Zupa Ogórkowa: Polish Creamy Dill Pickle Soup

Polish Creamy Dill Pickle Soup

Barbara Rolek

  • Total: 45 mins
  • Prep: 15 mins
  • Cook: 30 mins
  • Servings: 6 servings
Nutritional Guidelines (per serving)
282 Calories
14g Fat
34g Carbs
6g Protein
See Full Nutritional Guidelines Hide Full Nutritional Guidelines
Nutrition Facts
Servings: 6
Amount per serving
Calories 282
% Daily Value*
Total Fat 14g 18%
Saturated Fat 7g 35%
Cholesterol 33mg 11%
Sodium 1518mg 66%
Total Carbohydrate 34g 12%
Dietary Fiber 4g 14%
Protein 6g
Calcium 129mg 10%
*The % Daily Value (DV) tells you how much a nutrient in a food serving contributes to a daily diet. 2,000 calories a day is used for general nutrition advice.
(Nutrition information is calculated using an ingredient database and should be considered an estimate.)

This recipe for Polish creamy dill pickle soup or zupa ogórkowa (ZOO-pah oh-goorr-KOH-vah) is the winter counterpart to the summer offering of cold cucumber soup.

In Poland and other parts of Eastern Europe, before refrigeration, pickling was a common way of preserving fruits, vegetables, meats, and eggs. Here, pickled baby cucumbers, what we call just plain pickles, in hot broth is the base for this delicious soup. 

Some versions use a tomato or ketchup base but this more widely known variation uses sour cream and, if you substitute vegetable stock for the chicken stock, it is completely vegetarian.

Today, thanks to refrigeration and the availability of year-round produce, this soup can be enjoyed in winter or summer.


  • 2 tablespoons butter
  • 1 medium onion (halved and sliced)
  • 4 cups chicken broth (or vegetable)
  • 4 large garlic dill pickles (about 3 cups chopped)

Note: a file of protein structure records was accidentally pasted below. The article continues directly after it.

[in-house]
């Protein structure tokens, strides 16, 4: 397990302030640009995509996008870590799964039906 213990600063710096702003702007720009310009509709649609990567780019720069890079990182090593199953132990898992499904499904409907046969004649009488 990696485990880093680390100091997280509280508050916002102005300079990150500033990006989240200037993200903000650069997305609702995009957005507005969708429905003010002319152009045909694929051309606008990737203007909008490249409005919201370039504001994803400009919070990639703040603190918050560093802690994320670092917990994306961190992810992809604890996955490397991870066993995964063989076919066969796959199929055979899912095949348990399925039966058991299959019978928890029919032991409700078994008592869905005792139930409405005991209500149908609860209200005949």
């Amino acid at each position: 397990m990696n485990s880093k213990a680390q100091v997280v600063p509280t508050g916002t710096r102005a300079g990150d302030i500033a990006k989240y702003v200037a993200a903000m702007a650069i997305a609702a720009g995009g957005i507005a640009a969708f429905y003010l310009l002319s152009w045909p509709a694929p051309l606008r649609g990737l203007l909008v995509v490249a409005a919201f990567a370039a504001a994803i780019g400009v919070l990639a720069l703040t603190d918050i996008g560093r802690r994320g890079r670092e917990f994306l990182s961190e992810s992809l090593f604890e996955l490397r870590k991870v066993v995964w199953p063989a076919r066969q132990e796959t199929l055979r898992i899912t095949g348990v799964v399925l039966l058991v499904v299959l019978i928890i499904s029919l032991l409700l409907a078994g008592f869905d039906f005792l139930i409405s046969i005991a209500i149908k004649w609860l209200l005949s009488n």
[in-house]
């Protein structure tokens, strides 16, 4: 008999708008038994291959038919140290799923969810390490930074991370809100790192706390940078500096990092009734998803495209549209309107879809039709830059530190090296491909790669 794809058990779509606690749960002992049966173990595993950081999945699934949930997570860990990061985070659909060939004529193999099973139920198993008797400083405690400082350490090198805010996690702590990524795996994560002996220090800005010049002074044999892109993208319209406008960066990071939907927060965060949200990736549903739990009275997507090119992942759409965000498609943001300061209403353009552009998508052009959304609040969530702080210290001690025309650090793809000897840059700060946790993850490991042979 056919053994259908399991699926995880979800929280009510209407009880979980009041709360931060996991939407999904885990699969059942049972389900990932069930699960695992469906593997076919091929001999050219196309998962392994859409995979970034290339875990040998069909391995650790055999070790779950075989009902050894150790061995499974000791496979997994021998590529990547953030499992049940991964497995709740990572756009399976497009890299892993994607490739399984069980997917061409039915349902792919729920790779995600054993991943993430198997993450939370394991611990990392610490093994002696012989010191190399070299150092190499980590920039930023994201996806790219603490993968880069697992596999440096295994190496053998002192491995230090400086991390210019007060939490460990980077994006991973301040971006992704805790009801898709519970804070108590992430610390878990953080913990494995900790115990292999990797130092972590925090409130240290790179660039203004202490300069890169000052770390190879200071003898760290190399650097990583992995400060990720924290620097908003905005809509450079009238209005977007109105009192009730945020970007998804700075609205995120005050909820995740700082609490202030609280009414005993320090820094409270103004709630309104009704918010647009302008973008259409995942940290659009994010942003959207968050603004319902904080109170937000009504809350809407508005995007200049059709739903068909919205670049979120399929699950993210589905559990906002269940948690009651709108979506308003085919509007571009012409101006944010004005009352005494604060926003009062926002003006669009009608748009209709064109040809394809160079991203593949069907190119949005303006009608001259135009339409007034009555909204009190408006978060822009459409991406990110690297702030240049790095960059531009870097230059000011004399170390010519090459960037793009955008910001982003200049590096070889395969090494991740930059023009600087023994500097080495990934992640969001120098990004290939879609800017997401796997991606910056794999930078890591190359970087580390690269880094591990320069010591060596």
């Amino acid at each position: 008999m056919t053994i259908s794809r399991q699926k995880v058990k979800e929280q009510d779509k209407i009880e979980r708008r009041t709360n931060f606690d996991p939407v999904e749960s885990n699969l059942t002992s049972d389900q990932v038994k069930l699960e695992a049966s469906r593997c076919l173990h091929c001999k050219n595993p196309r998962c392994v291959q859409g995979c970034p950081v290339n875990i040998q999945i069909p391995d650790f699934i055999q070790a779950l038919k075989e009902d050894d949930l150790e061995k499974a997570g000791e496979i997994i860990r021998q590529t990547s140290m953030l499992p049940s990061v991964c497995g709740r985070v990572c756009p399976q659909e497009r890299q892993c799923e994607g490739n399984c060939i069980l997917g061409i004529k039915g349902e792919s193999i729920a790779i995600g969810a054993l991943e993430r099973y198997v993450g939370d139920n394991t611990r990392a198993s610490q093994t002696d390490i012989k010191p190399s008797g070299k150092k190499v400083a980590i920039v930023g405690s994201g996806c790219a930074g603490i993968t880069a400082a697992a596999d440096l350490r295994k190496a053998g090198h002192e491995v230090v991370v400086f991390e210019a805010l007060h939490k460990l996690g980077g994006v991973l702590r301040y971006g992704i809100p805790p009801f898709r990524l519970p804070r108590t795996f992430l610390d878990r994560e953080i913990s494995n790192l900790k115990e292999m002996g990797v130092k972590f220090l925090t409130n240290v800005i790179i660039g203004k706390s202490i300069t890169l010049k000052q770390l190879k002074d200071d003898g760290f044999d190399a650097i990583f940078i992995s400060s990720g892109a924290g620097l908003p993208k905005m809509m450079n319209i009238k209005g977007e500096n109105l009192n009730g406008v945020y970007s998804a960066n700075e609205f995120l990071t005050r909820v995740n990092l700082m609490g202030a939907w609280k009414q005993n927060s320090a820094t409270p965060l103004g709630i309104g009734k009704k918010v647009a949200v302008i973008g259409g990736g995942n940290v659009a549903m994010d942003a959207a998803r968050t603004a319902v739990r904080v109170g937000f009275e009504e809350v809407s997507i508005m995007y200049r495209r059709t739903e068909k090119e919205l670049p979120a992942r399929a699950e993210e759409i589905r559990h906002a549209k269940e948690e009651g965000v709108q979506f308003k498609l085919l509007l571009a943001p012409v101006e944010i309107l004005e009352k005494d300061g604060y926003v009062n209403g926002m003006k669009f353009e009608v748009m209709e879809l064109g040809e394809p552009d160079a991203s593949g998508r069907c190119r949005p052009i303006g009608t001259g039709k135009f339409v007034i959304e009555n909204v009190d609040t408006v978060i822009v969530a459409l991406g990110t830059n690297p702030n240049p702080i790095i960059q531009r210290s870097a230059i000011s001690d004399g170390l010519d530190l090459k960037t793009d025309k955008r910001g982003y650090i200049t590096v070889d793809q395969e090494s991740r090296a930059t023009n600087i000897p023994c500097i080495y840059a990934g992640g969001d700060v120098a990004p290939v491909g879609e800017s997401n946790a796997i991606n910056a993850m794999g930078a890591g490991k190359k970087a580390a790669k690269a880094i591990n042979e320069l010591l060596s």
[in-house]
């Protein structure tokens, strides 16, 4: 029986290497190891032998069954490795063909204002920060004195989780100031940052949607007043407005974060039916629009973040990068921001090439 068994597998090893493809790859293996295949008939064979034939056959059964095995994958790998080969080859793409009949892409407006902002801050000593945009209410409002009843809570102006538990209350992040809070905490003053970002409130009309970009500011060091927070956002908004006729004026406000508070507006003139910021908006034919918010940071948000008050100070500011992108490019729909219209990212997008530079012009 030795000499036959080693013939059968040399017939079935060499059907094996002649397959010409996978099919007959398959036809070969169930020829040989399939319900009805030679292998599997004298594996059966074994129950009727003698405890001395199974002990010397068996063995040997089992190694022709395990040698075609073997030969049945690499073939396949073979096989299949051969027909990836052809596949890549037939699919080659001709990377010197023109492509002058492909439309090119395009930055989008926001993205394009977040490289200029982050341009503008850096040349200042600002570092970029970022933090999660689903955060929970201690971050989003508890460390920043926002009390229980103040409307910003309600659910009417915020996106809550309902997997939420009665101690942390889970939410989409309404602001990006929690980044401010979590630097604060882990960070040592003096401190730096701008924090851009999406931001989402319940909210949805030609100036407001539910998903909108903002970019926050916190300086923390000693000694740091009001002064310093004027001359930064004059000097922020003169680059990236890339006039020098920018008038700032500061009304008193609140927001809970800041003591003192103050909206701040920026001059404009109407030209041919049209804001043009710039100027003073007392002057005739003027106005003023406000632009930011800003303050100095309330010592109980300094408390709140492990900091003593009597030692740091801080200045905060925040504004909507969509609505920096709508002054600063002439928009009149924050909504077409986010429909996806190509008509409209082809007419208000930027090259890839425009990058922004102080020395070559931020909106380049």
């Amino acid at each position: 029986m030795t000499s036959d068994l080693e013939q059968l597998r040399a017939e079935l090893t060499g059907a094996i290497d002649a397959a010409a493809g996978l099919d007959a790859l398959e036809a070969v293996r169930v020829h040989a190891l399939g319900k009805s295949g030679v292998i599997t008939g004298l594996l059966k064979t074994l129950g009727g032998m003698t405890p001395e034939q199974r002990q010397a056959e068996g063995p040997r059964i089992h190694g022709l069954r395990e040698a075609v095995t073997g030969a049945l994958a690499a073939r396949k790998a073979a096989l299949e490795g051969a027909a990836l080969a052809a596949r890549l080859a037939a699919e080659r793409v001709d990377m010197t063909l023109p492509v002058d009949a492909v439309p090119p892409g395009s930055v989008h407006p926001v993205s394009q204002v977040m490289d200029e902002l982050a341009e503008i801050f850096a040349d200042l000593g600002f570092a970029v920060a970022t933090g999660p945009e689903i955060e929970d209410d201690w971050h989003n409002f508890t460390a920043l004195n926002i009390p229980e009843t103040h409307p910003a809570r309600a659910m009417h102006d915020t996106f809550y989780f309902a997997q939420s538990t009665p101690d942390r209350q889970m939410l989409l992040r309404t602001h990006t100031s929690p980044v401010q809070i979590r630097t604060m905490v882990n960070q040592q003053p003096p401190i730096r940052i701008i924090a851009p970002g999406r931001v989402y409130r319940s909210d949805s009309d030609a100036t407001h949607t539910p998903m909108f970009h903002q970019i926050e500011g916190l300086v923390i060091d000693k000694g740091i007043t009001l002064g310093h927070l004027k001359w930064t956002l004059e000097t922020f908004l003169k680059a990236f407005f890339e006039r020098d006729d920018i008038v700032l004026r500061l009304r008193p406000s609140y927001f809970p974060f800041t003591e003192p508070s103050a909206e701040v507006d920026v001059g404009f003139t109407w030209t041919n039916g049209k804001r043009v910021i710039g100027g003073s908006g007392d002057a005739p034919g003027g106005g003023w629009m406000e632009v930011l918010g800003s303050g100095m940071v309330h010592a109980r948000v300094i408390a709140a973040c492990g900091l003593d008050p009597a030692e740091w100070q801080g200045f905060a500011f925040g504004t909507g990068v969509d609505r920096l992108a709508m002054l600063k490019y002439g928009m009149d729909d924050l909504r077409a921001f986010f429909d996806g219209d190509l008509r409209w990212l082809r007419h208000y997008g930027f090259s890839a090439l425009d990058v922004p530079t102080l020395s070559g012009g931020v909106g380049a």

• 2/3 cup pickle juice (or water)
  • 4 large potatoes (peeled and cut into 1/2-inch cubes)
  • 2 tablespoons all-purpose flour
  • 1 cup sour cream
  • Salt (to taste)
  • Freshly ground black pepper (to taste)
  • Optional: sugar (to taste)
  • Garnish: fresh dill (chopped)

Steps to Make It

  1. Gather the ingredients.

  2. Melt butter in a large pot. Sauté onion until translucent, about 3 minutes.

  3. Add broth, pickles, pickle juice, and potatoes. Bring to a boil, reduce heat, and simmer until potatoes are tender—about 20 minutes.

  4. Blend flour with sour cream.​

  5. Temper the sour cream mixture by whisking in a little hot soup.

  6. Pour tempered sour cream back into the hot soup, whisking constantly, until it comes to a boil. Reduce heat to low and simmer 3 minutes or until slightly thickened.

  7. Adjust seasoning with salt and pepper, and optional sugar.

  8. At this point, the soup can be left chunky or puréed to the velvety consistency of vichyssoise.

  9. Serve in heated bowls garnished with optional chopped fresh dill and accompanied by hearty rye bread.


Pickle Soup as Hangover Cure

Eastern European hangover cures often center around salty foods to replenish the salts lost through dehydration, a side effect of excessive drinking. This pickle soup is a good contender as is Russian rassolnik, or kidney-pickle soup.